Review Summary: Hillsong United makes growing up look easier than it is.5 of 5 thought this review was well written
There's little doubt that if contemporary Christian worship music has a defining band, it's Hillsong United. Over the past decade they've created many of the most popular worship songs used in churches throughout the world, and developed the genre far beyond the often-dull endless repetition of earlier contemporary worship through creative lyrics and instrumentation. But United's sound is so identifiable – and so often imitated – that one wonders how many more albums they can keep cranking out before running completely out of ideas.
Aftermath is a difficult album to evaluate because its innovation works for and against it. It is their second studio album but has a wholly different character from their first studio record, the phenomenal All Of The Above, as well as their previous live albums. You know you're in for a long journey when the opening track is nearly eight minutes long and moves along at a snail's pace compared to the fist-pumping anthems that usually begin their albums. 'Take Heart' is a good, if unexpected, way to start the album even if it's too long for its own good and feels more like it belongs halfway through another album. The second song 'Go' returns the band to more familiar territory with its fast pace and spiky guitars, but it also hints at the greater role keyboards play throughout the album. It's a nice song, but there are a handful of similar, better songs in this vein on their past albums.
'Like An Avalanche' slows things down again, but its desperate, darker tone and haunting keyboards show that the band is expanding beyond their bipolar tendencies to power-rock anthems and long, emotional ballads to explore a wider range of emotions. 'Rhythms Of Grace' follows is another standout track that starts innocuously but builds up to a beautiful instrumental interplay between the drums and piano. When they're allowed to shine, Hillsong's vast well of talented instrumentalists certainly stand out.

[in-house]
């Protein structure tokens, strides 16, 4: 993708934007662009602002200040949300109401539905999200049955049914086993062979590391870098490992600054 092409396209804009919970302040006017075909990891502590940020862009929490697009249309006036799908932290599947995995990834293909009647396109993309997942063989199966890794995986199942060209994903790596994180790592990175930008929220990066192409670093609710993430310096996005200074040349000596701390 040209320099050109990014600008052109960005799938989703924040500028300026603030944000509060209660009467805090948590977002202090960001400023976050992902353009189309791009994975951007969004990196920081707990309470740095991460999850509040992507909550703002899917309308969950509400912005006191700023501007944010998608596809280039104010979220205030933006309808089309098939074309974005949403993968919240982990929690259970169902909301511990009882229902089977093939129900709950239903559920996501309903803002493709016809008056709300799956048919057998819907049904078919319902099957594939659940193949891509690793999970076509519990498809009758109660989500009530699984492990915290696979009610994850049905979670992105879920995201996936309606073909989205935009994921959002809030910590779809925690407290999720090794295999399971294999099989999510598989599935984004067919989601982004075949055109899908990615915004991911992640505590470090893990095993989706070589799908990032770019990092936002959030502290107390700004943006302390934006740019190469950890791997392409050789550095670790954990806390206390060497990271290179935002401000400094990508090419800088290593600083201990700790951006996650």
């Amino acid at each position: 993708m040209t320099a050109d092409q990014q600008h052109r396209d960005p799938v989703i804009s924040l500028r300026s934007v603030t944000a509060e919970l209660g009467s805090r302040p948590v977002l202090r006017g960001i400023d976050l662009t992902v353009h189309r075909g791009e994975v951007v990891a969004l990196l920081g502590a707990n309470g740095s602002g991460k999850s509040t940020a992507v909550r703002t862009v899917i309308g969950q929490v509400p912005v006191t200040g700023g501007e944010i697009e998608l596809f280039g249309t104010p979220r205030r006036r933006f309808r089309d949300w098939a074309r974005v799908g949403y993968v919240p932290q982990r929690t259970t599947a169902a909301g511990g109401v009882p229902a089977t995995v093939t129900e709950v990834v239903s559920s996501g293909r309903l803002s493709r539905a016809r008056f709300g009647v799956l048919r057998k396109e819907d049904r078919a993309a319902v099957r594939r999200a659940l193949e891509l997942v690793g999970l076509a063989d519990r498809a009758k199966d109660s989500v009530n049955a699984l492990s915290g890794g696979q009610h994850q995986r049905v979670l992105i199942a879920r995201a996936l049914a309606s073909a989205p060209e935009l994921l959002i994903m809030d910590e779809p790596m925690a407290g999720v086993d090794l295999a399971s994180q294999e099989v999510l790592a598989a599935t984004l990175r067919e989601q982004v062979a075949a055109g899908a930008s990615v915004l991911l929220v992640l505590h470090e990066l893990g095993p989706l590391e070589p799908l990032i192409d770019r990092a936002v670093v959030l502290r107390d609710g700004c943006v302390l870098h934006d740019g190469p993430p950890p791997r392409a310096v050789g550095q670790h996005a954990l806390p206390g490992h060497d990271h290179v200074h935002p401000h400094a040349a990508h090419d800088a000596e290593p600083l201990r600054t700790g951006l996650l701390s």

The title track 'Aftermath' is too minimalist for its own good, and despite its nice lyrics sounds dull. The instrumental 'B.E.' feels like filler, but 'Bones' and 'Father' return to a slightly more animated keyboard-driven sound that almost suggests Hillsong has been taking notes from the likes of M83; if so, it works surprisingly well and doesn't feel contrived, even if there's a sense that the band hasn't quite arrived at the sound they want to achieve.
Despite sagging around the middle with slow-paced, overly-long songs, Aftermath redeems itself in the final stretch with a string of excellent tracks. 'Nova' injects some much-needed energy into the mix before 'Light Will Shine,' the most energetic track on the album that not only features great instrumentation, but also strong lyrics that avoid drawing on the same cliches as past power-rock anthems. 'Search My Heart' tops everything before it and is the only song on the album that seems to integrate all of the band's disparate goals into a single cohesive whole, with all of the instruments balanced perfectly. It builds into a terrific chorus and one of the best bridges the band has ever written to create a truly excellent worship song with beautiful, effective lyrics. The cover of Passion's 'Awakening' closes the album on a slower note, but a bonus track radio version of 'Search My Heart' cuts the song in half and complements rather than detracts from the original.
Aftermath undoubtedly feels like a weaker release than Hillsong's past few albums, but to call it a disappointment would be too harsh. Rather than the product of a band running out of ideas, Aftermath is better viewed as the growing pains of a band trying to break out of the box and pursue new ways to look at Christian worship. Despite being weighed down by ponderous, slow songs that have hurt past Hillsong records as well, there are enough standout tracks to make it well worth the listen for new and old fans alike, and the group's growth as lyricists is noticeable as well, all the more commendable in the context of worship music that tends to rely too heavily on stock phrases and ideas. Just don't be surprised if you find yourself skipping tracks to get to the good parts.